DNR Q&A: Dove Hunting, Bear Damage Tag, Killing Mother Bears | Environment
The following are some questions taken by wardens and the DNR Call Center. The Call Center is staffed daily, 7 a.m. to 10 p.m., and offers bilingual service in Spanish and Hmong. The number is 1-888-936-7463.
Question: I have a couple of questions dealing with dove hunting. First, is it legal to use decoys for dove hunting? Also, I will be in a cornfield for dove hunting. Here’s my question: I need to practice my goose calling. I don’t have a goose permit but would like to practice my goose calling while dove hunting. Is this OK to do?
Answer: Sounds like you want to multi-task? To answer both of your questions, yes – both are legal. Let’s consider your first question. Doves are easy birds to decoy and it works well to use decoys. Moving on to your second question as far as the “practicing” your goose calling. It’s not illegal to practice goose calling while dove hunting -- but here’s what you need to remember. Laying yourself down in a cornfield hunting doves bears a strong resemblance to laying yourself down in a cornfield hunting geese. If contacted while hunting, consider what this might look like and how you’d explain blowing a goose call for practice purposes while only hunting for doves. Care should be taken to avoid making it appear as though you are hunting for geese.
Question: What license is required when shooting on a landowner’s ag damage tag for bear?
Answer: You have some choices. If you want to hunt bear on a property experiencing bear damage, you can either use your own Class A bear license/permit during the open season or you may use a shooting permit the farmer receives from the local biologist as long as you have a valid Class A or Class B bear license. Remember, the farmer does not have to provide one of his or her shooting permits to a hunter, but the farmer may opt to do so. If a person is hunting on a farmer’s shooting permit, the hunter must also possess either a valid Class A or Class B bear license. Here is a link to our damage web page with more information and a list of farms enrolled in the damage program for bear damage: http://dnr.wi.gov/topic/wildlifehabitat/hunt.html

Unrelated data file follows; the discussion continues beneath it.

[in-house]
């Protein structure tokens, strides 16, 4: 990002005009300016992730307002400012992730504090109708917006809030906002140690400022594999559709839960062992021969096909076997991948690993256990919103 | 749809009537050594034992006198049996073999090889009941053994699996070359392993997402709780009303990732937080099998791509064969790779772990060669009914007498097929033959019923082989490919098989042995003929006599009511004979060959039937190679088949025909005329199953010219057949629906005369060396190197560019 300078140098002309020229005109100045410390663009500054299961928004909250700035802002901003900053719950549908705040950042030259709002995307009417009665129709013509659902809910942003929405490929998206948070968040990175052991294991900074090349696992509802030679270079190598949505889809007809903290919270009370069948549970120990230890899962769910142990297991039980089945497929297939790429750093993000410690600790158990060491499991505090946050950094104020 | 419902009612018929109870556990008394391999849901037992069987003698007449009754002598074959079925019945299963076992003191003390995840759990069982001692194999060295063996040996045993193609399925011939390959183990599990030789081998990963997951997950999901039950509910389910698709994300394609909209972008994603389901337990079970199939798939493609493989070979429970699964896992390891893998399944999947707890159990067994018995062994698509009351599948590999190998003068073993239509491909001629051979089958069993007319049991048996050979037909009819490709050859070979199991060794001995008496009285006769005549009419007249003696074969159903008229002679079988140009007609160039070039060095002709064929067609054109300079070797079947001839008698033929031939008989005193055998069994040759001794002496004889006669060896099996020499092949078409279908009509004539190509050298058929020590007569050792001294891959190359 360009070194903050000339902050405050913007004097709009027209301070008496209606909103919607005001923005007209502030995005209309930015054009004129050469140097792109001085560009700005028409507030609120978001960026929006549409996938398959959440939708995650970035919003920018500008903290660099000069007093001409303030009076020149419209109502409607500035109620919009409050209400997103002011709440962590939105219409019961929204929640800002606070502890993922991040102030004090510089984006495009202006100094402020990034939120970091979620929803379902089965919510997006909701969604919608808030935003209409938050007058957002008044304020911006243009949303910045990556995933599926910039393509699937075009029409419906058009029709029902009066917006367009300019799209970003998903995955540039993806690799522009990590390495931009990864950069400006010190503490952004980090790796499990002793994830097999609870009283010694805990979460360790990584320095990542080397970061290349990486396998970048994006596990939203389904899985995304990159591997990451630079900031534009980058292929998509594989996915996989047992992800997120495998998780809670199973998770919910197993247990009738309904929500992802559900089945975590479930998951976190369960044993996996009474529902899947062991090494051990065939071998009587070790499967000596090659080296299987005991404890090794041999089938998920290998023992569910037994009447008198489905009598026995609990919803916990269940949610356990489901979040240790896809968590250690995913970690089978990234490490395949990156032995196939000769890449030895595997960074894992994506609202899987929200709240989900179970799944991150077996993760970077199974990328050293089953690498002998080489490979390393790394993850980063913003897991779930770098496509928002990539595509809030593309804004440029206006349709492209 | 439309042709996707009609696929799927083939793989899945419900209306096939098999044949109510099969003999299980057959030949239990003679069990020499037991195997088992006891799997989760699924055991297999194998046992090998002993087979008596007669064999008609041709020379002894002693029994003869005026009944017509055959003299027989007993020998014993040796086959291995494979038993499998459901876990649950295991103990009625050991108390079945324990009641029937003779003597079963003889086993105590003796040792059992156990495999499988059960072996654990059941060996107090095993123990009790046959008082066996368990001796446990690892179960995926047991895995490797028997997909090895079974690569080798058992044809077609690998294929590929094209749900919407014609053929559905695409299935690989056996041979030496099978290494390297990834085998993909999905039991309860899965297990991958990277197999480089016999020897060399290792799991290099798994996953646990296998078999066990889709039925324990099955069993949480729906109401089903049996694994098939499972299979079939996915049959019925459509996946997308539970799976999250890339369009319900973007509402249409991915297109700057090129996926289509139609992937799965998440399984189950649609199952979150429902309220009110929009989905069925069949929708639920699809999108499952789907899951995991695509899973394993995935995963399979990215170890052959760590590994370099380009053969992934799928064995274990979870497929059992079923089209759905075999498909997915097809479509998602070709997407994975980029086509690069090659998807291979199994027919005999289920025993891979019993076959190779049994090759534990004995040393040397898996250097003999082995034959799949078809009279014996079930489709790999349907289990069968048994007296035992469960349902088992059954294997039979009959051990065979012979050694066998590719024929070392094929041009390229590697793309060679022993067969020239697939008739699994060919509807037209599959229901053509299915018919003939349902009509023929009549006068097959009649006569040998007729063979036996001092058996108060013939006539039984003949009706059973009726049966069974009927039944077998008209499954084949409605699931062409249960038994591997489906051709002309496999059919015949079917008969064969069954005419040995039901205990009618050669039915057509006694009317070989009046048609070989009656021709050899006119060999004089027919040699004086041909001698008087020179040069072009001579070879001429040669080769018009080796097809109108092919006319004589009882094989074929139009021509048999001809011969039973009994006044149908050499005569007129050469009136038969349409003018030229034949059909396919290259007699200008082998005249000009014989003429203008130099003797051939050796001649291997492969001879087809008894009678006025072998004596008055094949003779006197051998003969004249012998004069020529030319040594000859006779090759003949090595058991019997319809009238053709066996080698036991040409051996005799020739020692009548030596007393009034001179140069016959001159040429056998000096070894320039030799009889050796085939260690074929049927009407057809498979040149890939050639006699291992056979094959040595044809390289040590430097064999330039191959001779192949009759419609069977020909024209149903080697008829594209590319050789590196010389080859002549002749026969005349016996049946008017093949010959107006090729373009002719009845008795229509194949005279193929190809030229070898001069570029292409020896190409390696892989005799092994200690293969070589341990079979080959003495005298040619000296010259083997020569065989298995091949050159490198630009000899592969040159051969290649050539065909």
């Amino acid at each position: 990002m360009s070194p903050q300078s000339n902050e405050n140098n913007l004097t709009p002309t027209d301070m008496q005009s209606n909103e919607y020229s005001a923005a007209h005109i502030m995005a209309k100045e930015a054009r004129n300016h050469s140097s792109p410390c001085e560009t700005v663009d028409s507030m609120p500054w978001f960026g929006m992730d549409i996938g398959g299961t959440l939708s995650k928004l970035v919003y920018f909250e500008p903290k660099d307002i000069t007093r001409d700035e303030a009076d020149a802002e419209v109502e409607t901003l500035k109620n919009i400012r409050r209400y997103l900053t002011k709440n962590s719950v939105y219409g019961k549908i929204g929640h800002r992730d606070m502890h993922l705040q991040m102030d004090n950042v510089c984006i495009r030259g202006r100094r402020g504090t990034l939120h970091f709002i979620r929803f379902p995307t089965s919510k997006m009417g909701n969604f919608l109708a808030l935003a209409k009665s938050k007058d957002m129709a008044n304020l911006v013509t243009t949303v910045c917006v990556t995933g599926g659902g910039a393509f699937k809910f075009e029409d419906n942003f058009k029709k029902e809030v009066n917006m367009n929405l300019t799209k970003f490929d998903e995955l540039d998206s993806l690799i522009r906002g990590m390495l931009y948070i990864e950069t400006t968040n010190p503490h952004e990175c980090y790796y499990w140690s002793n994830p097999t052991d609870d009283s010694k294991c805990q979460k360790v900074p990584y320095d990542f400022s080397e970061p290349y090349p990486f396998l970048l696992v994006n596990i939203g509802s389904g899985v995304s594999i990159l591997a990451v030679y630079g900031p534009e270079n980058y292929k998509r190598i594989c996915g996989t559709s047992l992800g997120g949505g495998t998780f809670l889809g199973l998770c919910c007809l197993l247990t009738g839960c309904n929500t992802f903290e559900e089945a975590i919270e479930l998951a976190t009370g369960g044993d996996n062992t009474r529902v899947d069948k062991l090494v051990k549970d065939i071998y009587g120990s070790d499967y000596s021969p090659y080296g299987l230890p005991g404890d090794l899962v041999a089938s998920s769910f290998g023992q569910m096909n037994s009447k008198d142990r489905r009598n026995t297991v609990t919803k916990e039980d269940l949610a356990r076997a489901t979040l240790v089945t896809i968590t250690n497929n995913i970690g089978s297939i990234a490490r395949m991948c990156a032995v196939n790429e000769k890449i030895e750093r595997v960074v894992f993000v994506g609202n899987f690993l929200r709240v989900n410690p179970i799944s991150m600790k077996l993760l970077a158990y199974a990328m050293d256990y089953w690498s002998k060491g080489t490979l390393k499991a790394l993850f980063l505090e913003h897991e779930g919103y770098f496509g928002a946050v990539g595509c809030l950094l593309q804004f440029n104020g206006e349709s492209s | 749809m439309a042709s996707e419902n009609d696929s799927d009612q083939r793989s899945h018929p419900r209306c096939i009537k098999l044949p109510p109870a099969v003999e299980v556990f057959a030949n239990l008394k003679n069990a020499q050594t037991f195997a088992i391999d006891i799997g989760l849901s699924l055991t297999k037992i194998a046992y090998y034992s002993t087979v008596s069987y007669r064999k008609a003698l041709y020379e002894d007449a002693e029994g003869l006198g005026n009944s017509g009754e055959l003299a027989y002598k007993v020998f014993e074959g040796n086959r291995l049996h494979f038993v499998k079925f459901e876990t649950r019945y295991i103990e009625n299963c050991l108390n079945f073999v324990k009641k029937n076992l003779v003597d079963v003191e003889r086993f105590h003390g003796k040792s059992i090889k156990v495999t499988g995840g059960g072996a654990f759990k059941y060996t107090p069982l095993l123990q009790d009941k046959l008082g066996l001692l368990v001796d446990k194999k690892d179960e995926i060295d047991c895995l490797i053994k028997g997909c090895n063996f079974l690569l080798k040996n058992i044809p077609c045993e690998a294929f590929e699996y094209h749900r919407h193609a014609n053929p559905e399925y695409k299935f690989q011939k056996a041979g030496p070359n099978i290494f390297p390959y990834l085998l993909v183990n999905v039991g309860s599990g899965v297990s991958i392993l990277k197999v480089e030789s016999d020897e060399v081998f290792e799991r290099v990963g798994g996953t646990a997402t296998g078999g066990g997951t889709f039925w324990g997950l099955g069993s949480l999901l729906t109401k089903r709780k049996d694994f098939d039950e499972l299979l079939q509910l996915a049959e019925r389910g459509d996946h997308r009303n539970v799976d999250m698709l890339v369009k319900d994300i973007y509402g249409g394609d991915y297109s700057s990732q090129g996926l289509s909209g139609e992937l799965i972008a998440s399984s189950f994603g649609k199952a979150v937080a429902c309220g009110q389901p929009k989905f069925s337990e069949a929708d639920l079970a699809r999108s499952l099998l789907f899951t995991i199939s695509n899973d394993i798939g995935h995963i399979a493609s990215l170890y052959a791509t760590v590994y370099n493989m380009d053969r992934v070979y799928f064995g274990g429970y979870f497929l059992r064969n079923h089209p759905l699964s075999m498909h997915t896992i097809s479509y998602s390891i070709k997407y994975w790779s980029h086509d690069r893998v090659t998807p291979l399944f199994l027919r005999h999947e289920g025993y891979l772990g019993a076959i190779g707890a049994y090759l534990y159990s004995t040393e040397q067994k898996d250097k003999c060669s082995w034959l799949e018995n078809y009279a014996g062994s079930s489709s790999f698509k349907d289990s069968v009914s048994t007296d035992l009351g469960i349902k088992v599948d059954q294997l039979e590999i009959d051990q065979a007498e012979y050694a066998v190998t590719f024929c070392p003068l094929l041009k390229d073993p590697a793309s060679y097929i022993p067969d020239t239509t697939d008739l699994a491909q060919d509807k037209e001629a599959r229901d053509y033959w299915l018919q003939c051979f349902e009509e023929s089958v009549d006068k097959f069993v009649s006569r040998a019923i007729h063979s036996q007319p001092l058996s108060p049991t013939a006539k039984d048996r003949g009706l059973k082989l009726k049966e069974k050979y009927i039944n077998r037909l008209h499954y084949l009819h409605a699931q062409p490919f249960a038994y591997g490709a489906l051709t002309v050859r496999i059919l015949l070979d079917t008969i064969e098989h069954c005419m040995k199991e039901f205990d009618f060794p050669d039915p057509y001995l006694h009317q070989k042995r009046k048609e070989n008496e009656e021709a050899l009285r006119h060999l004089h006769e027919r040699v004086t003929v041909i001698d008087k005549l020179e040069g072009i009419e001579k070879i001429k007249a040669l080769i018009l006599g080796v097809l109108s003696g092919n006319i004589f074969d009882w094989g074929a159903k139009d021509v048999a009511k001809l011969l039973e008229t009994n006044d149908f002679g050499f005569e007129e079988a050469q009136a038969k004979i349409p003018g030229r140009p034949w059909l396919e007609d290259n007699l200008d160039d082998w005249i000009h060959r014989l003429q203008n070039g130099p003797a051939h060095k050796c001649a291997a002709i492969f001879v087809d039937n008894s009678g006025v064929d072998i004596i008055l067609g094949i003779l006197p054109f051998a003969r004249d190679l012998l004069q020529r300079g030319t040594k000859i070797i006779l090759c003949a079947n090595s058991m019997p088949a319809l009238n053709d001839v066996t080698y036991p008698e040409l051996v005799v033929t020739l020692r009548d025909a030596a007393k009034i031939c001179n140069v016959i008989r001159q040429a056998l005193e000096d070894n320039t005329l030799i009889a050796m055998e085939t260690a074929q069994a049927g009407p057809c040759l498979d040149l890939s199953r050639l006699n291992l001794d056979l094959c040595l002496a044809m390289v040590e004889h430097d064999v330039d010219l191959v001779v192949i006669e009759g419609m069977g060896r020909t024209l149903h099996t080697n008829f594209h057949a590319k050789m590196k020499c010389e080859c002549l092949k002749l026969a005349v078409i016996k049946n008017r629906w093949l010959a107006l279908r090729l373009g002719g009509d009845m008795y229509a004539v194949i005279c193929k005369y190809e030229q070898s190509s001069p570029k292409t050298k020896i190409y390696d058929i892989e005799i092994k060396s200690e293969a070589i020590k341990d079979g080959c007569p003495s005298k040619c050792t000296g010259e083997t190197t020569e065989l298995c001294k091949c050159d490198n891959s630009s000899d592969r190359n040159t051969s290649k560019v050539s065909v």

Question: I read in the state regulations that you cannot kill a bear cub or any adult bear accompanied by a cub or cubs. I want to know if I can harvest a mother bear or either of her two cubs as long as all are of legal size. I think the cubs may be 2 years old. Or, would this harvest be illegal because it is a mother bear with her two cubs?
Answer: An adult bear is defined as a bear that is 42” or greater in length, as measured in a straight line from the tip of the nose to the base of the tail. So, keeping that measurement in mind, if either of the smaller bears is less than 42”, they would be considered cubs. If there are any cubs (that being a bear less than 42”) with the sow, it would not be legal to kill the sow or any of the cubs. If all of the smaller bears were greater than 42” (meaning adults), it would be legal to harvest any of the group. Hunters can lay a 42” log next to their bait to help determine size.